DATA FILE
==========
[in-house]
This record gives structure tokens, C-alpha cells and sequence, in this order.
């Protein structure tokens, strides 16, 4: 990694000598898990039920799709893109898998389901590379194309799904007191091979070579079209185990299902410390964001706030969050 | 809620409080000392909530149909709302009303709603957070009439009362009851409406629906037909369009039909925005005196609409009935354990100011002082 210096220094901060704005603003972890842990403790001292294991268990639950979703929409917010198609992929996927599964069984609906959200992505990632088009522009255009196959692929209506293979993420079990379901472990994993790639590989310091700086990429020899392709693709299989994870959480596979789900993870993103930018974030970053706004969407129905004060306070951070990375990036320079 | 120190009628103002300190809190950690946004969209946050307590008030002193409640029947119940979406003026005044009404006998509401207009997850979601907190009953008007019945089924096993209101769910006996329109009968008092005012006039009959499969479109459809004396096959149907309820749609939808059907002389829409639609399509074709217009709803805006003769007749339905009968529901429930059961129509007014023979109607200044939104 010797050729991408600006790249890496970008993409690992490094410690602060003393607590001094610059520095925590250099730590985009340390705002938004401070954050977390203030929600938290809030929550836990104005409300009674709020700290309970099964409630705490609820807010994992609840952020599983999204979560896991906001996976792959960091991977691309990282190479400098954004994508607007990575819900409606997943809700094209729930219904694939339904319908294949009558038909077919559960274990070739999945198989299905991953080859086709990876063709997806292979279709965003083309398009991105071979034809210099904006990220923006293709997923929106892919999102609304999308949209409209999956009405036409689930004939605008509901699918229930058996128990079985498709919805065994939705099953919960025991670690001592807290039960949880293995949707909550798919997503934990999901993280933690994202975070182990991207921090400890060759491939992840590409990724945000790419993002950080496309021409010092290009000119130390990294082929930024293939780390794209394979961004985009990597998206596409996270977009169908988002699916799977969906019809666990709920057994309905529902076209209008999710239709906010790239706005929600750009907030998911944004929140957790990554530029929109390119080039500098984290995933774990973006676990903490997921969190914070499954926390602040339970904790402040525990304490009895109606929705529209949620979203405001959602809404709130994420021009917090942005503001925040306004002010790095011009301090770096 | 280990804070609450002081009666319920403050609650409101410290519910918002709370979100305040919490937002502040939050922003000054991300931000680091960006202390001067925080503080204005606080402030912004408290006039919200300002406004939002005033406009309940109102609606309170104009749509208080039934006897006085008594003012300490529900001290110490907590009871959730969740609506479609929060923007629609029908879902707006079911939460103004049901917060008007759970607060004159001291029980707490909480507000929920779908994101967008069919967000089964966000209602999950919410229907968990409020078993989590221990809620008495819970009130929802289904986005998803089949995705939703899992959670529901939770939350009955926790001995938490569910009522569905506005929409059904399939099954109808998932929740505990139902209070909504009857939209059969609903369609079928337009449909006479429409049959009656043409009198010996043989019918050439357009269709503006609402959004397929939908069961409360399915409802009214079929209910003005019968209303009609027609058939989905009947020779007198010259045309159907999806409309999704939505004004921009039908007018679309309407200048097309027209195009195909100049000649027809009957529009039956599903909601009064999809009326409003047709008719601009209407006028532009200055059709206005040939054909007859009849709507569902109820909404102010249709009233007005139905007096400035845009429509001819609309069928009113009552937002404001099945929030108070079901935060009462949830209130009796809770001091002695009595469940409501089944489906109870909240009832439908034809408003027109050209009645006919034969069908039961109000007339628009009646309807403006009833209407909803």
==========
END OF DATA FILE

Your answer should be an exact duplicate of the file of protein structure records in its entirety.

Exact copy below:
[in-house]
This record gives structure tokens, C-alpha cells and sequence, in this order.
């Protein structure tokens, strides 16, 4: 990694000598898990039920799709893109898998389901590379194309799904007191091979070579079209185990299902410390964001706030969050 | 809620409080000392909530149909709302009303709603957070009439009362009851409406629906037909369009039909925005005196609409009935354990100011002082 210096220094901060704005603003972890842990403790001292294991268990639950979703929409917010198609992929996927599964069984609906959200992505990632088009522009255009196959692929209506293979993420079990379901472990994993790639590989310091700086990429020899392709693709299989994870959480596979789900993870993103930018974030970053706004969407129905004060306070951070990375990036320079 | 120190009628103002300190809190950690946004969209946050307590008030002193409640029947119940979406003026005044009404006998509401207009997850979601907190009953008007019945089924096993209101769910006996329109009968008092005012006039009959499969479109459809004396096959149907309820749609939808059907002389829409639609399509074709217009709803805006003769007749339905009968529901429930059961129509007014023979109607200044939104 010797050729991408600006790249890496970008993409690992490094410690602060003393607590001094610059520095925590250099730590985009340390705002938004401070954050977390203030929600938290809030929550836990104005409300009674709020700290309970099964409630705490609820807010994992609840952020599983999204979560896991906001996976792959960091991977691309990282190479400098954004994508607007990575819900409606997943809700094209729930219904694939339904319908294949009558038909077919559960274990070739999945198989299905991953080859086709990876063709997806292979279709965003083309398009991105071979034809210099904006990220923006293709997923929106892919999102609304999308949209409209999956009405036409689930004939605008509901699918229930058996128990079985498709919805065994939705099953919960025991670690001592807290039960949880293995949707909550798919997503934990999901993280933690994202975070182990991207921090400890060759491939992840590409990724945000790419993002950080496309021409010092290009000119130390990294082929930024293939780390794209394979961004985009990597998206596409996270977009169908988002699916799977969906019809666990709920057994309905529902076209209008999710239709906010790239706005929600750009907030998911944004929140957790990554530029929109390119080039500098984290995933774990973006676990903490997921969190914070499954926390602040339970904790402040525990304490009895109606929705529209949620979203405001959602809404709130994420021009917090942005503001925040306004002010790095011009301090770096 | 280990804070609450002081009666319920403050609650409101410290519910918002709370979100305040919490937002502040939050922003000054991300931000680091960006202390001067925080503080204005606080402030912004408290006039919200300002406004939002005033406009309940109102609606309170104009749509208080039934006897006085008594003012300490529900001290110490907590009871959730969740609506479609929060923007629609029908879902707006079911939460103004049901917060008007759970607060004159001291029980707490909480507000929920779908994101967008069919967000089964966000209602999950919410229907968990409020078993989590221990809620008495819970009130929802289904986005998803089949995705939703899992959670529901939770939350009955926790001995938490569910009522569905506005929409059904399939099954109808998932929740505990139902209070909504009857939209059969609903369609079928337009449909006479429409049959009656043409009198010996043989019918050439357009269709503006609402959004397929939908069961409360399915409802009214079929209910003005019968209303009609027609058939989905009947020779007198010259045309159907999806409309999704939505004004921009039908007018679309309407200048097309027209195009195909100049000649027809009957529009039956599903909601009064999809009326409003047709008719601009209407006028532009200055059709206005040939054909007859009849709507569902109820909404102010249709009233007005139905007096400035845009429509001819609309069928009113009552937002404001099945929030108070079901935060009462949830209130009796809770001091002695009595469940409501089944489906109870909240009832439908034809408003027109050209009645006919034969069908039961109000007339628009009646309807403006009833209407909803």